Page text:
World Kid Lit Challenge Day 22

Today’s book moves us to yet another part of the world: Africa. Precious and the Mystery at Meerkat Hill by Alexander McCall Smith (Polygon).

Dominic: Interesting. It is set in a different country. Normal books are set in Europe but this one’s set in Africa. The pictures in red, grey and black made a nice effect.

Emma: It was funny when the meerkat ended up on the teacher’s head. I like the bit where the meerkat has a ride on the cow. 

Grace (Dominic and Emma’s cousin – 10): It was very descriptive and I actually felt like I was in Africa! My favourite bit was at the end where it was talking about how meerkats sleep at night time.

Precious Ramotswe is the protagonist of the best-selling novel “The No. 1 Ladies’ Detective Agency”. This chapter book for children, written in English, tells of Precious growing up in Botswana and starting to use her detective skills. In this story, two new children start at her school and Precious makes an effort to get to know them realising along the way that the children have no shoes and their small house sleeps six.  When the family’s cow goes missing, Precious steps in to help find her.

We found this gem in the local library. I really enjoyed sharing this one with the kids and opening their eyes to how other people live. Despite being a longer book, Emma was just as engaged with this as Dominic. It led to discussions about life in Africa and how some people don’t have shoes and how important having a cow can be to a family’s livelihood.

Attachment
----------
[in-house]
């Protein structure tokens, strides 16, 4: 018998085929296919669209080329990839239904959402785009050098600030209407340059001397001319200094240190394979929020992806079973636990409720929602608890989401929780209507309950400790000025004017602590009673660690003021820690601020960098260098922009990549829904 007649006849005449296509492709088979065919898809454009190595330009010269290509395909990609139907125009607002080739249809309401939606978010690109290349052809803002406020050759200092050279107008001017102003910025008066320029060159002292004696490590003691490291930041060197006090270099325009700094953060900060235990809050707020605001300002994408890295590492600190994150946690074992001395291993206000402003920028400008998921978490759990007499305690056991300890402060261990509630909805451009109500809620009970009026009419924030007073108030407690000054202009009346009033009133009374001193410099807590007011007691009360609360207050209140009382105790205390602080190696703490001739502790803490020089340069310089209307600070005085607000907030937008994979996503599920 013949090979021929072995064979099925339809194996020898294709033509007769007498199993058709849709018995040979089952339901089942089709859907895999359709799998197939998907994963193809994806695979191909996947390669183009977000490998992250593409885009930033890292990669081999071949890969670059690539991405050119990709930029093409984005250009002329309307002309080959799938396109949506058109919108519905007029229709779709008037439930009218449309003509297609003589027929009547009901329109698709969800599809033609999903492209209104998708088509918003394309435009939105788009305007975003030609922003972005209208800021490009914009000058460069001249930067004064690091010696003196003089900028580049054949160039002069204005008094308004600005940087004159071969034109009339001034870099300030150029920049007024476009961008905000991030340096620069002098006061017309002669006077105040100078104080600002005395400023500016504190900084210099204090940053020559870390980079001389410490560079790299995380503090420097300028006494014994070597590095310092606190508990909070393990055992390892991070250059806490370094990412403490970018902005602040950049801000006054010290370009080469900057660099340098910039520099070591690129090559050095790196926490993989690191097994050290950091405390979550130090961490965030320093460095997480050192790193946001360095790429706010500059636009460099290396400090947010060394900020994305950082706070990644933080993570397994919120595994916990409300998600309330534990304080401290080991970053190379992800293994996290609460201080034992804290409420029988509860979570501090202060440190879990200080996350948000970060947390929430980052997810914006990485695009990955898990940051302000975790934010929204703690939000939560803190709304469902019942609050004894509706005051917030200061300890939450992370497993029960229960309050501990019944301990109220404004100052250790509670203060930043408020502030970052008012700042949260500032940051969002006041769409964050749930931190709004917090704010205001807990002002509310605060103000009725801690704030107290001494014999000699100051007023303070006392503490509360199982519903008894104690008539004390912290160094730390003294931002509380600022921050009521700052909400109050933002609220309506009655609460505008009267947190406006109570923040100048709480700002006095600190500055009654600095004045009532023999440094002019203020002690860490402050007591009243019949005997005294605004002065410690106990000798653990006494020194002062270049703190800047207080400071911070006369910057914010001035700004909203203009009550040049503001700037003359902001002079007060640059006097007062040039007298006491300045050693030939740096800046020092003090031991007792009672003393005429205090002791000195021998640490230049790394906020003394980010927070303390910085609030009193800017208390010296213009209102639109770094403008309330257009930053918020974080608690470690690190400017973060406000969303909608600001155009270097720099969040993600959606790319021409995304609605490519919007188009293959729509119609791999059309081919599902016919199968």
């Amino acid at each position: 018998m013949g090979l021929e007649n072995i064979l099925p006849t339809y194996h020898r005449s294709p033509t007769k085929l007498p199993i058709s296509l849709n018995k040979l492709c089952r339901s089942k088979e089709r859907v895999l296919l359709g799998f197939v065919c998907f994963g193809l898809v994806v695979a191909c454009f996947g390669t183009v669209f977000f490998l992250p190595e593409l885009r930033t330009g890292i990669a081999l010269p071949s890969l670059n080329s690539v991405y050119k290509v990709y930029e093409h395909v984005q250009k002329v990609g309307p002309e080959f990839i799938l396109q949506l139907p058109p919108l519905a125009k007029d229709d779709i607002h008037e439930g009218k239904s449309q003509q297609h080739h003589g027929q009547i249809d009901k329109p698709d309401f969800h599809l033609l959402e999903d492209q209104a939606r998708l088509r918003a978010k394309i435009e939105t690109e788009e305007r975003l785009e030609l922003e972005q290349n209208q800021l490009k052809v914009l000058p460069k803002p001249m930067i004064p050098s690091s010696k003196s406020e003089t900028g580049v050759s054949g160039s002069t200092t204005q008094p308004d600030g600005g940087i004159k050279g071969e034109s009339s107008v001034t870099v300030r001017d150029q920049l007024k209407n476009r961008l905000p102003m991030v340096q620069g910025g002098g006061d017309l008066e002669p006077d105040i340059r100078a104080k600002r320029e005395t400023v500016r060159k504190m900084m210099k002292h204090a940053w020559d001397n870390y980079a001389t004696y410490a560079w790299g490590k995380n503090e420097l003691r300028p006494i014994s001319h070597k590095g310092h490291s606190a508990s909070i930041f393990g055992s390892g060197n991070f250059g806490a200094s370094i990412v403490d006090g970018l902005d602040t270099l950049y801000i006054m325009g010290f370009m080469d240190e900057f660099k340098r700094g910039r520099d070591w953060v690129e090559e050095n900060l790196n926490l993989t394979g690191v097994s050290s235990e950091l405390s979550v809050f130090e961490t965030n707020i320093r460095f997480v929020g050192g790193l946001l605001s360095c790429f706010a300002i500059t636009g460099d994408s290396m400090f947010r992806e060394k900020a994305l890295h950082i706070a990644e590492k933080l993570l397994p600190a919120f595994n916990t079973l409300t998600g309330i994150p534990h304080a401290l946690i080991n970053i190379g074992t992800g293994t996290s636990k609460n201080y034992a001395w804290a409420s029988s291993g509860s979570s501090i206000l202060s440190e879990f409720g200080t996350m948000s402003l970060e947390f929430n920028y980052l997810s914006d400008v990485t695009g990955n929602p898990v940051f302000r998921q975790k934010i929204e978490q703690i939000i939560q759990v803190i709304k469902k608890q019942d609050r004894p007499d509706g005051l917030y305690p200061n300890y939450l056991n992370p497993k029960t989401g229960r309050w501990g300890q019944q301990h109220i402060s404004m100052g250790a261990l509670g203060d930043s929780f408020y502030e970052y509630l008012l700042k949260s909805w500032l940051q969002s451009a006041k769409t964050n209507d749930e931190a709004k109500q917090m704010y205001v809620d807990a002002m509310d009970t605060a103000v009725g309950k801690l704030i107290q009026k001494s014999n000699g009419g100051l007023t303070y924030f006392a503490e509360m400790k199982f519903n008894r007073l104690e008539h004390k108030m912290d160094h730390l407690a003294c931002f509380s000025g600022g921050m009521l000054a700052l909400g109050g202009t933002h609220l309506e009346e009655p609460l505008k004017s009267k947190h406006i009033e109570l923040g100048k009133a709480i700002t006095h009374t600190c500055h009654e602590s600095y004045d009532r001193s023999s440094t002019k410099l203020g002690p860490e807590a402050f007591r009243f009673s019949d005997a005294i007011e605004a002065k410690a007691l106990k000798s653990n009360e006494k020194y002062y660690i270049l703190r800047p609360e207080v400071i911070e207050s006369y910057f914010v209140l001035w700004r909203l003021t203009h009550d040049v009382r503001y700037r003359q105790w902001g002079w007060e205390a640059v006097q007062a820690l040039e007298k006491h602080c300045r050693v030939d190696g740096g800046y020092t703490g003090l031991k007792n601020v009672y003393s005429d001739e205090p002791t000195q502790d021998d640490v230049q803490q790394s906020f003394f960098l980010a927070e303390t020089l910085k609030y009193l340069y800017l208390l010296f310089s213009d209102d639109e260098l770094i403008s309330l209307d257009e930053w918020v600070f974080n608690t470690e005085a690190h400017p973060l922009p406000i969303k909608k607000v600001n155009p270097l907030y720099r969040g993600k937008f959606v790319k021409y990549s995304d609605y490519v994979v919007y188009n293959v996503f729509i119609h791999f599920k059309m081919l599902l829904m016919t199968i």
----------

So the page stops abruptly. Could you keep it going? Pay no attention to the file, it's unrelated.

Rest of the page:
Being based on a familiar school situation, the kids could identify with the children despite the new surroundings. The award-winning illustrations are amazing and really add to the narrative. The drawings of the African girls with short hair led to a discussion with Emma about how it is fine for girls to have short hair, just as boys can have long hair.

I have to admit that Dominic’s comment on this one really hit home: “Normal books are set in Europe”. It shouldn’t be that books set in other countries are not seen as “normal”. They should be a regular part of our children’s reading experience, telling them about the world we live in, and clearly I need to make more of an effort in the future to ensure that such books are available to my children.

For anyone interested in introducing Precious to younger readers, the good news is that there are further books in this series of young Precious books.

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